These 12 Ways to Fight Price Inflation Will Help You Deal With Rising Costs

A graphic shows a shopping cart full of items climbing a graphic illustrating rising inflation
Getty Images and Chris Zuppa/The Penny Hoarder

If you’ve noticed yourself spending more at the grocery store or to fill up your gas tank lately, chances are it’s not because you’re purchasing more food or doing a lot of extra driving.

Consumer prices rose 5.3% in August compared to the year prior, a slightly smaller increase than the 5.4% rise in July.

If you’re looking to stabilize your rising costs, you’re going to have to think a bit differently about the way you shop. Here are a dozen savings tips to help you fight price inflation on everyday purchases.

12 Savvy Ways to Fight Price Inflation

1. Shop Your Pantry

Before you go grocery shopping, make a habit of checking the shelves of your pantry first. Canned goods, pasta and other pantry staples have a tendency to get forgotten in dark corners.

By taking inventory of what you already have at home, you’ll avoid mistakenly buying multiples of the same item. You might be able to shorten your grocery list (and spend less). You’ll also reduce the chance of food going bad before you remember to eat it.

Try a pantry challenge to use up what you’ve already got at home instead of going out and buying overpriced groceries. Don’t just limit your challenge to pantry items. Check what you’ve got in the freezer and what toiletries you already have before buying more of the same stuff.

2. Do Meal Prep

Planning out your meals and making grocery lists based on a meal plan means you’ll be less likely to waste money on something that looks good in the store but you never get around to eating.

This expert meal prep advice simply lays out how to get started planning your meals in advance.

3. Minimize Food Waste

When you’re paying more for food, the last thing you want is to let it go to waste. It’s like throwing your hard-earned cash in the trash.

Use these tips to reduce food waste so you’ll never have to toss out moldy cheese or stale bread again.

4. Choose Store Brands Over Name Brands

Name brand groceries are already priced higher than their store brand counterparts. And many times, you can barely tell the difference between the two.

With prices going up, switch to generic brands to lower your grocery spending. You may even discover a new favorite.

5. Buy in Bulk

While you’ll pay more money upfront for stuff in larger quantities, it’s actually a smart move to buy in bulk. Typically, you’ll pay less per item.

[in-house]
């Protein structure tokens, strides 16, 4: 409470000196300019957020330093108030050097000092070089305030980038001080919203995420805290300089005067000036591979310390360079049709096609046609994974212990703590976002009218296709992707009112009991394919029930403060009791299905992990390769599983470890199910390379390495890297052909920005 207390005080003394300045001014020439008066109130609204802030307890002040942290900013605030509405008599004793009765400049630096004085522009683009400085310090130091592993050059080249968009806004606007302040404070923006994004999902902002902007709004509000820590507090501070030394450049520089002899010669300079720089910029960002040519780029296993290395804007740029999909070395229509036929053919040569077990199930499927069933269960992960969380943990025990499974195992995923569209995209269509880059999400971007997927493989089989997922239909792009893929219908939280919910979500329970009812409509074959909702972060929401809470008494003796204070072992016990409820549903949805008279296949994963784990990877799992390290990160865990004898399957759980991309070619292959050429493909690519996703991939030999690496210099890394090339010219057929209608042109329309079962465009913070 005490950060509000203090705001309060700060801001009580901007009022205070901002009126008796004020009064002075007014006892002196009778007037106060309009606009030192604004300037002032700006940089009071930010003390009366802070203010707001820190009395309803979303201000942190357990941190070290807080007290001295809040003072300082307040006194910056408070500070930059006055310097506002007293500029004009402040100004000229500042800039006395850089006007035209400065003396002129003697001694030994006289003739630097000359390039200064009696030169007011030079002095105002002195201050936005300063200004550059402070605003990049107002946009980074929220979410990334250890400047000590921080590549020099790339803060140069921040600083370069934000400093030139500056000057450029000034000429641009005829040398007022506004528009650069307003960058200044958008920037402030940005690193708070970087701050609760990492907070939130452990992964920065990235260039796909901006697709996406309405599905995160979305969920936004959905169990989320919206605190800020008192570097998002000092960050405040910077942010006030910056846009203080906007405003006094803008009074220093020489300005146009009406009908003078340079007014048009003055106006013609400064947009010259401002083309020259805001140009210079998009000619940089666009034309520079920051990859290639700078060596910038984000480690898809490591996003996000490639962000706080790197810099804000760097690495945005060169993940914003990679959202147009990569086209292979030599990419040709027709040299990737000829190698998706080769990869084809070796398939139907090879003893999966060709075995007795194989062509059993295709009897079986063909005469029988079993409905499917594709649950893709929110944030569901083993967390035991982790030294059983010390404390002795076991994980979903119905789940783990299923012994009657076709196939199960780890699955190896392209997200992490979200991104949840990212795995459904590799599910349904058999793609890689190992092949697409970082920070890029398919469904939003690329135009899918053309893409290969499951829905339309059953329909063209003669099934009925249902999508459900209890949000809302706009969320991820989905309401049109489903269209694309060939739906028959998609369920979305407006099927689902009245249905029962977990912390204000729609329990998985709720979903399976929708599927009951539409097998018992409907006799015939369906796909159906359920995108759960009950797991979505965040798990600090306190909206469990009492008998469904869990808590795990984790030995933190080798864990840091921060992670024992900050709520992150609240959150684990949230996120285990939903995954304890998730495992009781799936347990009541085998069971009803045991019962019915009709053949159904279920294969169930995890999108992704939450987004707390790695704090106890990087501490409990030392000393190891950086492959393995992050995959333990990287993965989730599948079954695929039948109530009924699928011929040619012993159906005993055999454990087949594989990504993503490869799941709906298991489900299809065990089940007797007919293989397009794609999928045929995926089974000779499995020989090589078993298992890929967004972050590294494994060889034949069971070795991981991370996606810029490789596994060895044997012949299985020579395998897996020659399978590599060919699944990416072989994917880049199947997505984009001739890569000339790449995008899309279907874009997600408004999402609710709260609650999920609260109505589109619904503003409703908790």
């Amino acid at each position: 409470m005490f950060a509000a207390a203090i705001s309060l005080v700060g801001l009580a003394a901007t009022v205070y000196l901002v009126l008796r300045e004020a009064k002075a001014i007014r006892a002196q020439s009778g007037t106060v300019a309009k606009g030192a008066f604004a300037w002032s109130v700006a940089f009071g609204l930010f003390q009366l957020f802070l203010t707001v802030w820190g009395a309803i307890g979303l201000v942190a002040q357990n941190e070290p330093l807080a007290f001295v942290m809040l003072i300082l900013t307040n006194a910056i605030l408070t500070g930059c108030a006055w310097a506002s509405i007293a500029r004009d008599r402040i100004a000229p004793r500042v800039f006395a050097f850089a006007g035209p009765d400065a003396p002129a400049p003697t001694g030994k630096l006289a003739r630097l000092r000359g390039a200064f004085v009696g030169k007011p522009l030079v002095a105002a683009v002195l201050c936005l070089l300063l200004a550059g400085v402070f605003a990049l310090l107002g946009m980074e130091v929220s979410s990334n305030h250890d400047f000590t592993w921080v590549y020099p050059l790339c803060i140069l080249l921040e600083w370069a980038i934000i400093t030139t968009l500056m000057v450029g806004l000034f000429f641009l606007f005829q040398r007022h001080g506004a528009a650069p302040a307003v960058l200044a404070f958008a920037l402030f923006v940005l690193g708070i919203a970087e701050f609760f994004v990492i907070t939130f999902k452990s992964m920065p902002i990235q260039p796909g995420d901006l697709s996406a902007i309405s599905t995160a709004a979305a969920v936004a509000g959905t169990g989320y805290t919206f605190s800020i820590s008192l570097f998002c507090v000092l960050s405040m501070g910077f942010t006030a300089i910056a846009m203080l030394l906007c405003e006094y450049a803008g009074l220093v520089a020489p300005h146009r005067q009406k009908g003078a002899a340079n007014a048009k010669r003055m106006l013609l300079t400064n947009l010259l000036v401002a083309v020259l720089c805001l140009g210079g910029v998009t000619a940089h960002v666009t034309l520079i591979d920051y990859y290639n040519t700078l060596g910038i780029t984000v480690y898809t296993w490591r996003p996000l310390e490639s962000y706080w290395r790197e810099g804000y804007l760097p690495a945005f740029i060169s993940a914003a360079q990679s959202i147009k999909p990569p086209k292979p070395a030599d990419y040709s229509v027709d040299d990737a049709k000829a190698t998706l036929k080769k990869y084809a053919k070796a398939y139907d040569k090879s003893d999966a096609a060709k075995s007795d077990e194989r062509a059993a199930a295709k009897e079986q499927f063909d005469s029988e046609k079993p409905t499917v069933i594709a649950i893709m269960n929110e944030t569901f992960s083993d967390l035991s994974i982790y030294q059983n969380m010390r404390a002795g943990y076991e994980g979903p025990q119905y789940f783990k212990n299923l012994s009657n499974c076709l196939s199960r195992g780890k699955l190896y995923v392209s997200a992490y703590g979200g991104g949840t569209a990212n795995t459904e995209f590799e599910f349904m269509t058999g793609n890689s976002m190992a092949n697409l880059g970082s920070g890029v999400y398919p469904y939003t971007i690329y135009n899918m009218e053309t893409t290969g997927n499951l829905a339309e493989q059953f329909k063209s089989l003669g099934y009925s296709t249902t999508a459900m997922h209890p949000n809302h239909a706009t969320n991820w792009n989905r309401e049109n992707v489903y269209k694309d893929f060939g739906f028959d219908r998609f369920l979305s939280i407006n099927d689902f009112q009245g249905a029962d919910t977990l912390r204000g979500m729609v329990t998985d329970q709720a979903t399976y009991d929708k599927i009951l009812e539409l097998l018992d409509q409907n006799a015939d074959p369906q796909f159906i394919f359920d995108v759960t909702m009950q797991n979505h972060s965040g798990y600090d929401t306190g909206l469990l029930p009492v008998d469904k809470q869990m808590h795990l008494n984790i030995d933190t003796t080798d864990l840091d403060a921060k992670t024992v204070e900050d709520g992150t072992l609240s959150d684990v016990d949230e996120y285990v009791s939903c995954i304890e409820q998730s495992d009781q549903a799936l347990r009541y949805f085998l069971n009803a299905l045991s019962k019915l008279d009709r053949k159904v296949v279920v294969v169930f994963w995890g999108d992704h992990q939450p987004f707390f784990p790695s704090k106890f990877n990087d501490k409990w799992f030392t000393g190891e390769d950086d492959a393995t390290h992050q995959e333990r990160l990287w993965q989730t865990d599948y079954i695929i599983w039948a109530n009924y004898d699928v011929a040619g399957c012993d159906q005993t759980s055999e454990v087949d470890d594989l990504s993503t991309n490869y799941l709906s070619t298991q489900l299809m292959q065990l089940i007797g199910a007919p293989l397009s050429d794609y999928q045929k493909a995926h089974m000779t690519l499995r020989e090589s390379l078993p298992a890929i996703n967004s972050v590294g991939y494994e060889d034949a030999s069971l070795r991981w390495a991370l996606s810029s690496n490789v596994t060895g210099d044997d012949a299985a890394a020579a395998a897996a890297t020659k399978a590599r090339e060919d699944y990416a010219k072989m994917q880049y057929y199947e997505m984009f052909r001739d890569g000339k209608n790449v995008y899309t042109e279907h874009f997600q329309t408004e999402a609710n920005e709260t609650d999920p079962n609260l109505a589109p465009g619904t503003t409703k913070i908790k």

If you don’t need a three-box bundle of cereal or 10 pounds of macaroni noodles, you could always split your shopping haul with a friend or family member. Or you could just use this as an excuse to do less grocery shopping throughout the month.

6. Cut Back on Meat

Cutting back on meat will have a significant impact on your grocery bill, because beef and pork and chicken tend to be some of the more expensive items in the store — inflation or not.

Going meatless a day or two a week and turning to cheaper alternatives, like beans and lentils, can help you cut costs.

7. Save Money on Produce

Even with prices going up, you can still find ways to save on fruit and vegetables — without growing them in your backyard.

Buying from local farmers, sticking to what’s in season or choosing frozen over fresh are just a few ways to save money on produce.

8. Buy Reusable Instead of Disposable

Which is better: Buying something for $5 that you use once and throw away, or purchasing something similar for $10 but that you can reuse over and over again?

Reusable products cost more upfront than their disposable counterparts, but they’re usually a better deal because they last much longer. Being better for the environment is an added plus.

These nine comparisons show how buying reusable instead of disposable can help you save.

9. Save Money on Gas

The price at the pump keeps going up and up. And with more businesses reopening after Covid closures, there are more places to go and more gas to burn.

Carpooling to the office can help you cut costs. So can signing up for fuel reward programs or using fuel comparison apps to find the lowest gas prices around. This article on how to save on gas has additional advice to lower your spending even as prices rise.

10. Share Tools and Equipment

Splitting the cost of something you’ll only use occasionally is a better deal than paying full price for something that’ll end up collecting dust most of the time.

Consider sharing pricy tools and equipment — like a stand mixer or a leaf blower — with a neighbor or nearby friend or family member.

11. Learn to Barter

You can also fight price inflation by choosing to barter with a friend or family member, rather than paying full price for goods and services.

Perhaps a friend has extra lumber from a home renovation that you can use in exchange for doing free graphic design work for their small business. Or maybe you can dog sit for a family member while they’re out of town in exchange for a few free meals.

12. Get Free Things from a Buy-Nothing Group

Getting free items from a local Buy Nothing Group, means you can bypass high prices at a store — and you don’t even have to offer up anything in exchange. These groups focus on donations rather than trading or bartering.

Join your local Buy Nothing Group or Facebook.

Nicole Dow is a senior writer at The Penny Hoarder.


Explore: